Long ago, the 3rd place match didn't matter much. Two defeated players, their dreams already crushed in the semifinals, would halfheartedly duke it out for a vague sense of pride and a little bit of money, but in the end, no one, including the fans, really cared.
One day, however, all that changed, and that day was [note to self: look up this date before posting]. Yes, on that fateful day, OGN decided to award a seed in the next OSL to the winner of the 3rd place match. Thus did this previously-insignificant match turn into a fight for survival, a desperate bid by both players to avoid the Dual Tournament and keep their dreams of an OSL win alive for another season. Before OGN changed over to the 24-man format, the 3rd place match was nearly as anticipated as the final. Now that OGN has returned to the 16-man format of yore, we are once again being treated to a 3rd place match of meaning and consequence.
As the new Terran golden boy, Flash has a lot to prove. Being endorsed by Reach and having a stellar 17-7 career record is impressive, but Flash is currently in a 2-5 losing skid. Further, Flash's 9-1 TvP record coincides, for the most part, with a string of weak opponents, cheese builds, and/or advantageous maps. Still, wins are wins, and Flash showed stunning macro against GGPlay. Does the golden boy have the skill to take down Stork, the most-feared PvT player in the game today?
Having already discussed the PvT balance of these four maps in-depth last week, I'm going to keep my analysis brief. Although I will state the favorite for each map, my real prediction is that this series, one way or the other, will end 3-2. And for the fans, that's always a good thing.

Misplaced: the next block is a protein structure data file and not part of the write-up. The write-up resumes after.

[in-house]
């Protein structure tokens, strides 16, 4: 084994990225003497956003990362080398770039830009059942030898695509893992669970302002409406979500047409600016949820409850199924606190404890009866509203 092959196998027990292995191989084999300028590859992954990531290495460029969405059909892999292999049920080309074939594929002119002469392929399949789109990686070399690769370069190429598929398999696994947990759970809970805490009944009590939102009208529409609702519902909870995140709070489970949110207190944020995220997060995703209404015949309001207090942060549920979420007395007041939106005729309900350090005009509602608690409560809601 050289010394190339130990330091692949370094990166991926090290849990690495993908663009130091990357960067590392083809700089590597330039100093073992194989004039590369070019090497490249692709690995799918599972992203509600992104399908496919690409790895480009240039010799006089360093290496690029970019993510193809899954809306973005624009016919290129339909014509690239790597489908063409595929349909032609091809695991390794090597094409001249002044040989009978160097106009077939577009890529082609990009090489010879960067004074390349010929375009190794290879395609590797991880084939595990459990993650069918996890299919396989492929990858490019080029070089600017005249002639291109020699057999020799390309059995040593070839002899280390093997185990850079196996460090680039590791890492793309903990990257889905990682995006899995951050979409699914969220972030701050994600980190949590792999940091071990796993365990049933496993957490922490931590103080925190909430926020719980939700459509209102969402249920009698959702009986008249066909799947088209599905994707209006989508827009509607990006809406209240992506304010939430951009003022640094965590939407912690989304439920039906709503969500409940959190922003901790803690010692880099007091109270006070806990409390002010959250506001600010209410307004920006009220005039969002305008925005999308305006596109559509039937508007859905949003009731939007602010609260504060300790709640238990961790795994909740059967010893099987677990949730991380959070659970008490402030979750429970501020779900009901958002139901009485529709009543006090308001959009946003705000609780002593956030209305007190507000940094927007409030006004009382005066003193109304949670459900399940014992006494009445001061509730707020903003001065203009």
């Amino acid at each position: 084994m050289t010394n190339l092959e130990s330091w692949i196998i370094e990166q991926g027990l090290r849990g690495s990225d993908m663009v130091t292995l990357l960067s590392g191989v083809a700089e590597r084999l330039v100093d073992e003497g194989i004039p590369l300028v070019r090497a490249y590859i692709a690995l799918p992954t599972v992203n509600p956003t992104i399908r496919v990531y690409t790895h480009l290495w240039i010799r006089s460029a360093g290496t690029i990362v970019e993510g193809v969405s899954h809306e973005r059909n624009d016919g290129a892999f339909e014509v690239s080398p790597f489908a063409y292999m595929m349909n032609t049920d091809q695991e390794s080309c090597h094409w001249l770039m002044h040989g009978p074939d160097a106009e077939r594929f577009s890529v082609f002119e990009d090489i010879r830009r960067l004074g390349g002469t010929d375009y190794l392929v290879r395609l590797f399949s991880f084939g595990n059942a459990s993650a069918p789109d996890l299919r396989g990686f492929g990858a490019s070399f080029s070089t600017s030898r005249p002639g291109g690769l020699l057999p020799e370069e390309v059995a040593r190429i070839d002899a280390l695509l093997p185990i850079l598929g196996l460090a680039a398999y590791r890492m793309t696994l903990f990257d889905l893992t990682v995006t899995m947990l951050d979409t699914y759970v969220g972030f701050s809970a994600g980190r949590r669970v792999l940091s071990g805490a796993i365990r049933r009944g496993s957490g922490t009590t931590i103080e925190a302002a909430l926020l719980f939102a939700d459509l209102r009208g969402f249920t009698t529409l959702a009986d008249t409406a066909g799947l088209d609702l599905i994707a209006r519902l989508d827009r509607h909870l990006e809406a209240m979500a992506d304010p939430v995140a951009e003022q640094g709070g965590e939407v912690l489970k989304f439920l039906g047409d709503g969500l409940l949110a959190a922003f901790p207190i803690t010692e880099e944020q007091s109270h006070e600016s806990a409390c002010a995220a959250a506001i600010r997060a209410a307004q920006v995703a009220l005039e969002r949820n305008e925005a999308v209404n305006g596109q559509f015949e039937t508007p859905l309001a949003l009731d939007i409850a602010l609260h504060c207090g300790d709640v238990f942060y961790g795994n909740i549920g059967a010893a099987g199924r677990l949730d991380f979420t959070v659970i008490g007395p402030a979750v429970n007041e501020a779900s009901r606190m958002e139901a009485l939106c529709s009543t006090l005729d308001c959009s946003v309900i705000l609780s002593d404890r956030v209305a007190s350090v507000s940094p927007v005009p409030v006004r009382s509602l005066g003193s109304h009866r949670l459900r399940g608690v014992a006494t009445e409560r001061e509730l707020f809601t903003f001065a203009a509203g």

OSL 3rd Place Match
Game 1 – Python
Python's PvT balance depends entirely on positions. But regardless of the positions, Python is a map that necessitates a lightning push from the Terran. Turtling and going for 3/3 upgrades, such as is common on maps like R-Point and Peaks, just doesn't cut it on Python; it's too hard for Terran players to secure bases beyond their natural, and the gas count is too low. Flash needs to look for ways to push the pace at every opportunity if he hopes to put the squeeze on the big bird.
Game 2 – Hitchhiker
PvT on Hitchhiker is too difficult for Stork to win without some sort of all-in or cheese strategy. So my prediction goes thusly: if Stork doesn't win within the 10-minute mark, he will lose.
Game 3 – Monty Hall
With Stork's dragoon-heavy PvT style and Flash's strong macro, I don't see Stork pulling out the win unless he changes his style to something more aggressive or passive; his standard play won't work. Though a fast expansion into a timing attack could work, I'm expecting Stork to play passively and attempt to build a “critical mass” of carriers.
Game 4 – Fantasy
I like Stork's odds here due to the long push distances, but as Iris showed last week, depending upon positions, the push distances can seem very, very short.
Game 5 – Python
As I said above, I'm expecting the series to get to this point. Stork is my pick to win due to his generally superior timing—PvT on Python is all about timing—but if Flash manages to secure an expansion beyond his natural, Stork could be in trouble. You'd better believe I'll be watching this series live; I expect it to be one of the best this year.